#afghanistan_runoff [ vote_perc_diff <= -95] {
   marker-fill: #0080ff;

Advanced SQL and CartoCSS

We can do better, though! The previous map only showed us who won each district -- what if we want to visualize how significant each win is. We could still color code according to the candidate, but then size our marker according to the size of the win in votes.

First we need to find out the winner in each district, then we need to filter by percent win.

  CASE WHEN ghani > abdullah THEN 'ghani' ELSE 'abdullah' END AS winner,
  abs(ghani - abdullah) AS vote_diff,
  abdullah / total >= 0.95 OR ghani / total >= 0.95

Let's use a bubble visualization:

  marker-fill-opacity: 0.9;
  marker-line-color: #FFF;
  marker-line-width: 1.5;
  marker-line-opacity: 1;
  marker-placement: point;
  marker-multi-policy: largest;
  marker-type: ellipse;
  marker-fill: #FF5C00;
  marker-allow-overlap: true;
  marker-clip: false;
#afghanistan_runoff [ vote_diff <= 600] {
   marker-width: 23.3;
#afghanistan_runoff [ vote_diff <= 599.5] {
   marker-width: 21.7;
#afghanistan_runoff [ vote_diff <= 598.5] {
   marker-width: 20.0;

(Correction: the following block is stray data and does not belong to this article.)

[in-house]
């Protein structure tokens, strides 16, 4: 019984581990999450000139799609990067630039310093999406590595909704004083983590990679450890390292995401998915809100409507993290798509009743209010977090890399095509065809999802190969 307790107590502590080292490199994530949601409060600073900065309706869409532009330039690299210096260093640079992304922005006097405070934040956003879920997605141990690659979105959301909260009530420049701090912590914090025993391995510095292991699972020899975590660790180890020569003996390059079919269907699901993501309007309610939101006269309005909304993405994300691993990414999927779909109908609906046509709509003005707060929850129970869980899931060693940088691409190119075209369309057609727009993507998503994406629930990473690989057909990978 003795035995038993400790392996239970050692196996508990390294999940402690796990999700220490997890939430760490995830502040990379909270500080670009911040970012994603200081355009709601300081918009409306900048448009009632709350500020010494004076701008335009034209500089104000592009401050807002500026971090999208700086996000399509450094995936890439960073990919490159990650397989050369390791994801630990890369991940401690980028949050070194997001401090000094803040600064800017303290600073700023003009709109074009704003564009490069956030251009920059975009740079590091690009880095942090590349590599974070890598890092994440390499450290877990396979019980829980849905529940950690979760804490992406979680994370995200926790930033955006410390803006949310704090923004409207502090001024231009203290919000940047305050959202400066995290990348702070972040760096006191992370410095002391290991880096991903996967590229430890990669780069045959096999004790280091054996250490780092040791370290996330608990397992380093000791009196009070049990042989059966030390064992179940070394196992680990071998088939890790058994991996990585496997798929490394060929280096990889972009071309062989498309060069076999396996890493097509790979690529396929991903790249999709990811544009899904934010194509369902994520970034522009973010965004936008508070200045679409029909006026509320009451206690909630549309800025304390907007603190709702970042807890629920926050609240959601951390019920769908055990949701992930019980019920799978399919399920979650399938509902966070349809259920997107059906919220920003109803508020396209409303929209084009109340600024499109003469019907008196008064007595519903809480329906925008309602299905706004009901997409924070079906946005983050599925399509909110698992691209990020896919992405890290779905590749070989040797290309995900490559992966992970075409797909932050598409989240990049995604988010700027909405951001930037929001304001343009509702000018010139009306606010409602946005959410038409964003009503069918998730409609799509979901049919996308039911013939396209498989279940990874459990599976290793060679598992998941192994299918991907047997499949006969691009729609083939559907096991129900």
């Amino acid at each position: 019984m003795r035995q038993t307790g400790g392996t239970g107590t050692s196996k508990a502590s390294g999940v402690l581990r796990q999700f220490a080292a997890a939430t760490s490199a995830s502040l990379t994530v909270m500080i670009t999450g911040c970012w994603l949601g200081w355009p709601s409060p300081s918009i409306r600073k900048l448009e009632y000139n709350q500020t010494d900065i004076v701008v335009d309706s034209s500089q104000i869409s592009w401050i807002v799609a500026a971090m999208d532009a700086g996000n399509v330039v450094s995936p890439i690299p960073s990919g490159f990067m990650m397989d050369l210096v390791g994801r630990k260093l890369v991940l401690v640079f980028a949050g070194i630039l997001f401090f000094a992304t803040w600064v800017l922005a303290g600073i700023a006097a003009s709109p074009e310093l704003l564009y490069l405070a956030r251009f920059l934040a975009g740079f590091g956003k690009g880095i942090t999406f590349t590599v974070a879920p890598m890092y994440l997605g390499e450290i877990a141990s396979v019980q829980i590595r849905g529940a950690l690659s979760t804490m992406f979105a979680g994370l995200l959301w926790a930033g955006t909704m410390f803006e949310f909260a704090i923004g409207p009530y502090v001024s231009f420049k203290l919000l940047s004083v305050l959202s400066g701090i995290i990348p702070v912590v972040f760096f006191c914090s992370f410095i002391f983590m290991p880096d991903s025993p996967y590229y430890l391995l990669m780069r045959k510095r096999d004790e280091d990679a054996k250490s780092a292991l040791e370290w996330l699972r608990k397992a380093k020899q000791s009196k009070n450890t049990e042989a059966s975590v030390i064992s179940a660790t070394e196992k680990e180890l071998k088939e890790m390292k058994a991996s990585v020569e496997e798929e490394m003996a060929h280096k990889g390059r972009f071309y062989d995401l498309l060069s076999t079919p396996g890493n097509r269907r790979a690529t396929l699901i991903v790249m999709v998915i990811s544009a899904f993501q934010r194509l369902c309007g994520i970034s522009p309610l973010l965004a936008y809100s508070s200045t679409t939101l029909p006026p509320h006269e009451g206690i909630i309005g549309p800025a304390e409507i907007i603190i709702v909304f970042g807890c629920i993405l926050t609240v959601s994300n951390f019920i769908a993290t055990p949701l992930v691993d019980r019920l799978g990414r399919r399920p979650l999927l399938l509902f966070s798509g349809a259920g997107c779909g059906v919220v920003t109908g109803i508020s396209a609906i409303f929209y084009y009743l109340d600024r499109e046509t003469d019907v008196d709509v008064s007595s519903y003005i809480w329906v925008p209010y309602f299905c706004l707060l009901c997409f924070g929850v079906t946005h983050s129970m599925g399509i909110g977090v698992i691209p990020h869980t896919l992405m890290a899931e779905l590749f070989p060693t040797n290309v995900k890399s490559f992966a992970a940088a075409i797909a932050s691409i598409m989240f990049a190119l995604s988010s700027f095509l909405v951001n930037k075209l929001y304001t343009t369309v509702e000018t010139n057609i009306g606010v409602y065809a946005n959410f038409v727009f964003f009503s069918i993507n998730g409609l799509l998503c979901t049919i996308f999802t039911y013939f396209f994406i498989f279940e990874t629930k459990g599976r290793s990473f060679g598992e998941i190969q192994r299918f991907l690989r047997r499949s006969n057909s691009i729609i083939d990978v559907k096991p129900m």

#afghanistan_runoff [ vote_diff <= 596] {
   marker-width: 18.3;
#afghanistan_runoff [ vote_diff <= 591.5] {
   marker-width: 16.7;
#afghanistan_runoff [ vote_diff <= 582.71875] {
   marker-width: 15.0;
#afghanistan_runoff [ vote_diff <= 557] {
   marker-width: 13.3;
#afghanistan_runoff [ vote_diff <= 487.6875] {
   marker-width: 11.7;
#afghanistan_runoff [ vote_diff <= 272.6418604651163] {
   marker-width: 10.0;

And then categorize by the winner to give different colors. Paste this below the CartoCSS you just put in. We're applying multiple visualizations at once.

#afghanistan_runoff[winner="ghani"] {
   marker-fill: #F84F40;
#afghanistan_runoff[winner="abdullah"] {
   marker-fill: #1F78B4;

Great! This produces a map that has a rich variety of detail about the election. Let's toggle on a Legend by clicking on the Legend tab, and customizing it:

Custom HTML for the legend

Produces interesting results: Election results

Creating a visualization and sharing it

So far, we've been working with a datatable in a sandbox. We can create visualizations that are saved as maps that you can come back to edit and share.

Creating a visualization

You have three main sharing options:

Sharing your visualization